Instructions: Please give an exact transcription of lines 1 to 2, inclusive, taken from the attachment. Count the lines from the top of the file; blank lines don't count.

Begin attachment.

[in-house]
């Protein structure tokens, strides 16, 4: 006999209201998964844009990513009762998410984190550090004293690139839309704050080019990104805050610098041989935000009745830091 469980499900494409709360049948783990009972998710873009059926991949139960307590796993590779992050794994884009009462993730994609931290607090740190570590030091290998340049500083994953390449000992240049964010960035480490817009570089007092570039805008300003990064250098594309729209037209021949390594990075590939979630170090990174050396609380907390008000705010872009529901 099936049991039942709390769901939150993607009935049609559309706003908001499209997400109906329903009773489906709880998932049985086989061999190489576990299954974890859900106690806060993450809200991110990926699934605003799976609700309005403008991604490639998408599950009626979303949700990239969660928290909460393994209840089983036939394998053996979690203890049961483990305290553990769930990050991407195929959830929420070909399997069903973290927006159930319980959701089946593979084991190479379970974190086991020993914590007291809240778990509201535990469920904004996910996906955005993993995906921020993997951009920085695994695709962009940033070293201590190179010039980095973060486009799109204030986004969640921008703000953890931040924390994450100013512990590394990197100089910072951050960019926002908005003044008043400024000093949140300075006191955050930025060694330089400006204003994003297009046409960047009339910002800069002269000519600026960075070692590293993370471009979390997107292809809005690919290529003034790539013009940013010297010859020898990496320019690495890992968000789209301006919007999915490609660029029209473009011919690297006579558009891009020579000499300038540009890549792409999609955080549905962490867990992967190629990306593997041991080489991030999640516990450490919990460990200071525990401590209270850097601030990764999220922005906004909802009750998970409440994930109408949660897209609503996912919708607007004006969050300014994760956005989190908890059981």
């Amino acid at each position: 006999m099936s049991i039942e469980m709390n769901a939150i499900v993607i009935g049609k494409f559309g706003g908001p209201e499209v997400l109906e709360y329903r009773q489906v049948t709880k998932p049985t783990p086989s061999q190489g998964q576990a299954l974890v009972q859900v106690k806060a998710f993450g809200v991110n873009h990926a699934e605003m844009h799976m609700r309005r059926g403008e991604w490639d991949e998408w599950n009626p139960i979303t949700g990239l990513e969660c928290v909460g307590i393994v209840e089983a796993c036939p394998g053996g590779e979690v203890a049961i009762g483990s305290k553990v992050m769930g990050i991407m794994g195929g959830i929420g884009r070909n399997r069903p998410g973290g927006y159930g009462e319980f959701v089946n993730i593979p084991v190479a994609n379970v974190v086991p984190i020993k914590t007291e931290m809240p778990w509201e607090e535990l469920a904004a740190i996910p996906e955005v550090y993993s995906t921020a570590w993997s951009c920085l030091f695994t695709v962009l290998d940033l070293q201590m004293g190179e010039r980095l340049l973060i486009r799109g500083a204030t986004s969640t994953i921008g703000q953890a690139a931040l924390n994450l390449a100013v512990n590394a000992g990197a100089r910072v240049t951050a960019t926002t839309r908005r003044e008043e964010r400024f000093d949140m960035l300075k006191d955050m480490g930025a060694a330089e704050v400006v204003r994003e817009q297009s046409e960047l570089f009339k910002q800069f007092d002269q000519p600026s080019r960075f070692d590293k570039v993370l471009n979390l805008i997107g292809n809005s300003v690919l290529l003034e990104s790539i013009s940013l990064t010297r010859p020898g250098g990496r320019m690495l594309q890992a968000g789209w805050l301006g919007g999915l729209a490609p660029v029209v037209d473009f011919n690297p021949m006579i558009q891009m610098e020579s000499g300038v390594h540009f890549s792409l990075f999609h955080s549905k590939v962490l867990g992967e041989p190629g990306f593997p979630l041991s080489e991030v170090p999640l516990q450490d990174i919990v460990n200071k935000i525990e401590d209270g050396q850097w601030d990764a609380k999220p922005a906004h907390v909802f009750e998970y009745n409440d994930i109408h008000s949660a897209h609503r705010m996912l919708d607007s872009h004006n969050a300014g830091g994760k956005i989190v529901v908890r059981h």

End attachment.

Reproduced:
[in-house]
């Protein structure tokens, strides 16, 4: 006999209201998964844009990513009762998410984190550090004293690139839309704050080019990104805050610098041989935000009745830091 469980499900494409709360049948783990009972998710873009059926991949139960307590796993590779992050794994884009009462993730994609931290607090740190570590030091290998340049500083994953390449000992240049964010960035480490817009570089007092570039805008300003990064250098594309729209037209021949390594990075590939979630170090990174050396609380907390008000705010872009529901 099936049991039942709390769901939150993607009935049609559309706003908001499209997400109906329903009773489906709880998932049985086989061999190489576990299954974890859900106690806060993450809200991110990926699934605003799976609700309005403008991604490639998408599950009626979303949700990239969660928290909460393994209840089983036939394998053996979690203890049961483990305290553990769930990050991407195929959830929420070909399997069903973290927006159930319980959701089946593979084991190479379970974190086991020993914590007291809240778990509201535990469920904004996910996906955005993993995906921020993997951009920085695994695709962009940033070293201590190179010039980095973060486009799109204030986004969640921008703000953890931040924390994450100013512990590394990197100089910072951050960019926002908005003044008043400024000093949140300075006191955050930025060694330089400006204003994003297009046409960047009339910002800069002269000519600026960075070692590293993370471009979390997107292809809005690919290529003034790539013009940013010297010859020898990496320019690495890992968000789209301006919007999915490609660029029209473009011919690297006579558009891009020579000499300038540009890549792409999609955080549905962490867990992967190629990306593997041991080489991030999640516990450490919990460990200071525990401590209270850097601030990764999220922005906004909802009750998970409440994930109408949660897209609503996912919708607007004006969050300014994760956005989190908890059981």